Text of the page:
Ice core from Mars? Not quite. But this aggregation of soil grains, from Antarctica ice, derived from the same process now proposed for the Red Planet (Credit: Hans Paerl, University of North Carolina at Chapel Hill)
The puzzling Meridiani Planum deposits on Mars — discovered by NASA’s Opportunity rover — could be remnants of a massive ancient ice field, according to a new study online in Nature Geoscience.
Paul Niles of NASA’s Johnson Space Center and Joseph Michalski, of Université Paris-Sud, analysed the chemistry, sedimentology and geology of the Meridiani Planum deposits using data from Opportunity. They suggest that sulphate formation and chemical weathering occurred within an ice deposit as massive as today’s polar ice caps on Mars. Once the ice sublimed away in a warmer climate, the remaining sediments kept their chemical signature, the authors suggest.
The new theory gets around a weakness in the previous belief, that the deposits were formed in a wet, shallow basin — because no evidence of such a basin has been found yet. But it comes with its own baggage: there’s not much evidence of massive ice in the region, either.
The Meridiani represent one of the flattest areas on the Martian surface, with long, rolling smooth plains, linear dunes and ridges. Based on the number of craters, scientists have speculated that it formed early in the Hesperian Era, roughly 3.8 billion years ago.
The intriguing place — right at the crosshairs of zero degrees longitude and zero degrees latitude — was initially spotted by the Mars Thermal Emission Spectrometer aboard NASA’s Mars Global Surveyor (1996-2006). It was then chosen as the landing site for NASA’s rover Opportunity, in 2004.
“Immediately upon touchdown, when we turned on the cameras for the first time and looked out on the plains, it became obvious that it was a different kind of place on Mars than we’d ever been before,” Michalski said.
Since then, the place has been the object of numerous chemistry studies which have generated a handful of competing theories about how its odd sulfate deposits might have formed. The prevailing theory, fronted by scientists on the Mars Exploration Rovers team, has it that the Meridiani Planum was once a shallow evaporation basin which was periodically wet, where wind helped drive away the moisture and left the deposits behind. Other scientists have proposed a catastrophic event like a volcano or major impact, perhaps with volcanic aerosols altering layered rocks at the surface.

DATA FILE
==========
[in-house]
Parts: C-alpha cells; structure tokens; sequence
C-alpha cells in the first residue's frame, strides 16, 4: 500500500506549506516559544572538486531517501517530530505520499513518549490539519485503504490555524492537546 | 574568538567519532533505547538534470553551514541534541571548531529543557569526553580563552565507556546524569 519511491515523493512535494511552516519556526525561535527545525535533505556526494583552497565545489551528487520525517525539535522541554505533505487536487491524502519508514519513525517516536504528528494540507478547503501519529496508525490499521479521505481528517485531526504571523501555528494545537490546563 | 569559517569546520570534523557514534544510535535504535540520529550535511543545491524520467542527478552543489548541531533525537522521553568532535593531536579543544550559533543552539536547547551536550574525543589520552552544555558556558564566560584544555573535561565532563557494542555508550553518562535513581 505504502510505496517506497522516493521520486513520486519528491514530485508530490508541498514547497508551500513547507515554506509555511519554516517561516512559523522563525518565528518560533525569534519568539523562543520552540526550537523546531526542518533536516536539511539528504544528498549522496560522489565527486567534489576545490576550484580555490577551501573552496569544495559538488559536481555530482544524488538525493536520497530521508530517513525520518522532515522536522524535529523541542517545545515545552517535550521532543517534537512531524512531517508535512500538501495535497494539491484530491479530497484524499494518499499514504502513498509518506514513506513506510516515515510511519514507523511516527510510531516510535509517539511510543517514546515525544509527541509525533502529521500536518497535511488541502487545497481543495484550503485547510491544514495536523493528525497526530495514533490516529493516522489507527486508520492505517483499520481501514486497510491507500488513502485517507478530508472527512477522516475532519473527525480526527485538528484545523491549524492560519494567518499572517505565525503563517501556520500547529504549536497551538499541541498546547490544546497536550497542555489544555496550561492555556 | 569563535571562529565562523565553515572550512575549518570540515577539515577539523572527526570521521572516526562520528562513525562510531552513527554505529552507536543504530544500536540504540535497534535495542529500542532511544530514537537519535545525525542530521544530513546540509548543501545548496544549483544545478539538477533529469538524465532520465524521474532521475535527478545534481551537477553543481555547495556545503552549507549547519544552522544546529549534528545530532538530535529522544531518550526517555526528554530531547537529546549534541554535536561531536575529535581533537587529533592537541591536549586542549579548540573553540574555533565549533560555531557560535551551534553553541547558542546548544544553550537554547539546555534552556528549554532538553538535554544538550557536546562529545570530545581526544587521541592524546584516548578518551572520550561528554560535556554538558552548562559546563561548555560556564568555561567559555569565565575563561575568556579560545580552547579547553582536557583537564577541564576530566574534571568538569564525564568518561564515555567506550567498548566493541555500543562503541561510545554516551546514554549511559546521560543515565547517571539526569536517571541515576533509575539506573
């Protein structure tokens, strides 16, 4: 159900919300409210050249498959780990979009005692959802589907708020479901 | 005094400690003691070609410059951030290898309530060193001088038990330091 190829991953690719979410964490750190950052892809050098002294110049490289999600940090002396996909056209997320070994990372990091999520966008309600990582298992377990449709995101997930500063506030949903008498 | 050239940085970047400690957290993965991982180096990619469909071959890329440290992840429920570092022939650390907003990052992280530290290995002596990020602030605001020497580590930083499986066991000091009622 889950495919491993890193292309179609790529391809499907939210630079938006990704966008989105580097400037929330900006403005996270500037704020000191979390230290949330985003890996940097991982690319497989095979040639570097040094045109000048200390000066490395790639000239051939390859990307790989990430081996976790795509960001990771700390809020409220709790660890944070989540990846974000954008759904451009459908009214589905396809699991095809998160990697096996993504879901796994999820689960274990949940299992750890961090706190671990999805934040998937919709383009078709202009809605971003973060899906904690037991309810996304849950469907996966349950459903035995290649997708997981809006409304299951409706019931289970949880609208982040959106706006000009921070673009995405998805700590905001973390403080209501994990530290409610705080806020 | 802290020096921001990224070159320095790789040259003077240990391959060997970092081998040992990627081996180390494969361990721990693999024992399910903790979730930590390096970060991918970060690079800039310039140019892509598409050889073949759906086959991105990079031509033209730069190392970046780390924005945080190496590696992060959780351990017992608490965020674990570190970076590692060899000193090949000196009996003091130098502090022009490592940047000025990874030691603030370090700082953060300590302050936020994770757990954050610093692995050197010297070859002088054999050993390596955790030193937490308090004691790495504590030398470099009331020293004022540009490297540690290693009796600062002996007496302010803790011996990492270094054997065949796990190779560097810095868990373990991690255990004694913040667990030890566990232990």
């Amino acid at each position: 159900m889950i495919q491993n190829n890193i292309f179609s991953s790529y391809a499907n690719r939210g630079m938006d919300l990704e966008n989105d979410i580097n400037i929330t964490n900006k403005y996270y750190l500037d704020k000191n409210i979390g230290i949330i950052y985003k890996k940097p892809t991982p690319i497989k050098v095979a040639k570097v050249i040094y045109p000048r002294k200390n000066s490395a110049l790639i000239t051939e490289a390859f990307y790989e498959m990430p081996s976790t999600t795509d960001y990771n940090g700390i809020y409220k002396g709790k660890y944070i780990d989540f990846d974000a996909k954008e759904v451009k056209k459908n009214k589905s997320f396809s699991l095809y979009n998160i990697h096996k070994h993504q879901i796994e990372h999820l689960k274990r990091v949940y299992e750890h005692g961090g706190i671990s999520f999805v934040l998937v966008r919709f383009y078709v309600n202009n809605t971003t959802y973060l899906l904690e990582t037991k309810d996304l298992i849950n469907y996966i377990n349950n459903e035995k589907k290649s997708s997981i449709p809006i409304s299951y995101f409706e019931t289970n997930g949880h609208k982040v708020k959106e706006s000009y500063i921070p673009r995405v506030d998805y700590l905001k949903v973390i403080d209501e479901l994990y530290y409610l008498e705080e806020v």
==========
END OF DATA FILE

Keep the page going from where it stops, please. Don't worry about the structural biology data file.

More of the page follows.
But Michalski and Niles say the deposits formed when the area was covered with thick ice. Dust trapped within the ice would have warmed in the presence of sunlight, causing minor melting nearby. And because the ice also contained volcanic aerosols, the water that formed would have been highly acidic, and reacted with the dust, yielding the perplexing products in pockets within the ice that became the deposits when the ice sublimed. The same process happens to a limited extent in the Earth’s polar regions, Michalski said. The Meridiani Planum is near the equator, where large ice fields are lacking today. The authors propose that the ice could have formed in ancient times, when the poles were in a different place or when the Martian axis of rotation was at a different angle.
Michalski said the new theory gets around a lot of the sticking points in the older ones.
“It doesn’t require a basin to be present; it doesn’t require the groundwater,” he said. “We like a lot of aspects of the MER team’s hypothesis. One of the big problems is that you have to have a lot of acidic water in that situation.”
Brian Hynek, an atmospheric and space physicist at the University of Colorado in Boulder, had proposed a volcanic origin for the deposits in the past, but he said there are strengths to the new theory as well. For starters, he said, the ice pocket hypothesis could explain why salts of varying water solubility co-exist so closely in the Meridiani Planum deposits.
“The volume of the Meridiani deposits is similar to the amount of sediment contained within the layered ice-rich deposits at Mars’s south pole,” he added. “And sublimation of a sufficiently large dusty ice deposit would provide a convincing source for all the sediment, which other models have failed to provide.”
But he said there are shortfalls to the new theory too: No model has allowed for the necessarily massive ice deposits at the Martian equator, for example, and it’s curious how the dust and aerosols “could aggregate into consistent sand-sized particles” in the examined bedrock.
Hynek said of all the theories that could explain the strange deposits in the Meridiani Planum, none has emerged yet as a clear winner: “All have their strengths and all have significant weaknesses. I don’t think we’ve solved this mystery yet.”
Michalski is less cautious about the implications of the new work.
“We’re able to propose this process for the Meridiani deposits because there are a lot of data,” he said. “We think that it’s likely that the other sulfate deposits on Mars could have been formed by the same mechanism.”
Sources: Joseph Michalski and Brian Hynek